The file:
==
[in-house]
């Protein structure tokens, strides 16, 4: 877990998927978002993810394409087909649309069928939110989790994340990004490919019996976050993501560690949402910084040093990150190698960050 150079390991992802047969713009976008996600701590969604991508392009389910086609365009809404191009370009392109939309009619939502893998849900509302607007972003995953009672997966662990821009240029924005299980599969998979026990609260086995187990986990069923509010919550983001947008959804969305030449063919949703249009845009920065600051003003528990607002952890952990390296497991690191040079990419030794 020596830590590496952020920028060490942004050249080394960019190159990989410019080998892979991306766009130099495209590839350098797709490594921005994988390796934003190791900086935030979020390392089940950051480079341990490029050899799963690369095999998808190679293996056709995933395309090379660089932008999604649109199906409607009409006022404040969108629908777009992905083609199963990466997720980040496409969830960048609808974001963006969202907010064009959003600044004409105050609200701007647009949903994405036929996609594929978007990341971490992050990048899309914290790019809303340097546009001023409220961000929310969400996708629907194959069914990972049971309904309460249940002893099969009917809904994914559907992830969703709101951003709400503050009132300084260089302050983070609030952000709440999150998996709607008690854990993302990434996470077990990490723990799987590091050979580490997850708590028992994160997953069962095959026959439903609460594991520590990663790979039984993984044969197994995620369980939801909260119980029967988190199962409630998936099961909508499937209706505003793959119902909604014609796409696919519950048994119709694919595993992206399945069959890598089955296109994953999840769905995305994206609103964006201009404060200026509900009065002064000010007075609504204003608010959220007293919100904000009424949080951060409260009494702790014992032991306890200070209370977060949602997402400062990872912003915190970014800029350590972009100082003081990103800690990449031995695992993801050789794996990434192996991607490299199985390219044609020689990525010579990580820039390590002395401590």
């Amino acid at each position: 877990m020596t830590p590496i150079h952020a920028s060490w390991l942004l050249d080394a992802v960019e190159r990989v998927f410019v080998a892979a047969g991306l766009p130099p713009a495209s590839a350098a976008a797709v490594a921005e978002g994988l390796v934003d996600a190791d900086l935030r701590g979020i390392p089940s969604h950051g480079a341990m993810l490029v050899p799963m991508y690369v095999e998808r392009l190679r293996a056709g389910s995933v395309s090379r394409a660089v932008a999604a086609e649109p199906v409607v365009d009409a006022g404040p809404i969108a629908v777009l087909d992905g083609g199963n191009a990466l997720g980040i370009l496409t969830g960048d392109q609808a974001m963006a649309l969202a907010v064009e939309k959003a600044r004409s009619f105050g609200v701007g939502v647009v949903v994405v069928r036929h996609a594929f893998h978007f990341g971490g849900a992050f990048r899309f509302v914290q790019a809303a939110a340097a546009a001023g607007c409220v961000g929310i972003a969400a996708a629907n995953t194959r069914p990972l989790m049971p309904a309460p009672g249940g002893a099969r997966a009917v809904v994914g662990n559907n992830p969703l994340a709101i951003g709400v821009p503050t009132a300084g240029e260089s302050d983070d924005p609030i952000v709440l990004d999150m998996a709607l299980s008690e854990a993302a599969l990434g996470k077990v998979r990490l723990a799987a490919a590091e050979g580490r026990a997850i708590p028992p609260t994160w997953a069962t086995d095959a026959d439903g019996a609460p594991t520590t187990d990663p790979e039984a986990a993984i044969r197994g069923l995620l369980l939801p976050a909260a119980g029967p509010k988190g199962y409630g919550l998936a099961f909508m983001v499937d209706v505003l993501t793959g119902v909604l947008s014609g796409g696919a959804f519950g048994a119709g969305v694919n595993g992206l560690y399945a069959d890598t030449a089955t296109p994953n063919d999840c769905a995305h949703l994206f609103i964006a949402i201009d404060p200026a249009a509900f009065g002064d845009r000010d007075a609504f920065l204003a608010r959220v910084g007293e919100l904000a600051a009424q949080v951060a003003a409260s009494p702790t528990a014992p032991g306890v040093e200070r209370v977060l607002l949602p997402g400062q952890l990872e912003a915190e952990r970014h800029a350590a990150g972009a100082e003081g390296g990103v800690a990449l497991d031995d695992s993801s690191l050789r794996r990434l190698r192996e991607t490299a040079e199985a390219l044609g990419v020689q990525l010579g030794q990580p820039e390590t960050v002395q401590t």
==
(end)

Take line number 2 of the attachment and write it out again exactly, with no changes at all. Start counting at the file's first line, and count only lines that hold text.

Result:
């Protein structure tokens, strides 16, 4: 877990998927978002993810394409087909649309069928939110989790994340990004490919019996976050993501560690949402910084040093990150190698960050 150079390991992802047969713009976008996600701590969604991508392009389910086609365009809404191009370009392109939309009619939502893998849900509302607007972003995953009672997966662990821009240029924005299980599969998979026990609260086995187990986990069923509010919550983001947008959804969305030449063919949703249009845009920065600051003003528990607002952890952990390296497991690191040079990419030794 020596830590590496952020920028060490942004050249080394960019190159990989410019080998892979991306766009130099495209590839350098797709490594921005994988390796934003190791900086935030979020390392089940950051480079341990490029050899799963690369095999998808190679293996056709995933395309090379660089932008999604649109199906409607009409006022404040969108629908777009992905083609199963990466997720980040496409969830960048609808974001963006969202907010064009959003600044004409105050609200701007647009949903994405036929996609594929978007990341971490992050990048899309914290790019809303340097546009001023409220961000929310969400996708629907194959069914990972049971309904309460249940002893099969009917809904994914559907992830969703709101951003709400503050009132300084260089302050983070609030952000709440999150998996709607008690854990993302990434996470077990990490723990799987590091050979580490997850708590028992994160997953069962095959026959439903609460594991520590990663790979039984993984044969197994995620369980939801909260119980029967988190199962409630998936099961909508499937209706505003793959119902909604014609796409696919519950048994119709694919595993992206399945069959890598089955296109994953999840769905995305994206609103964006201009404060200026509900009065002064000010007075609504204003608010959220007293919100904000009424949080951060409260009494702790014992032991306890200070209370977060949602997402400062990872912003915190970014800029350590972009100082003081990103800690990449031995695992993801050789794996990434192996991607490299199985390219044609020689990525010579990580820039390590002395401590």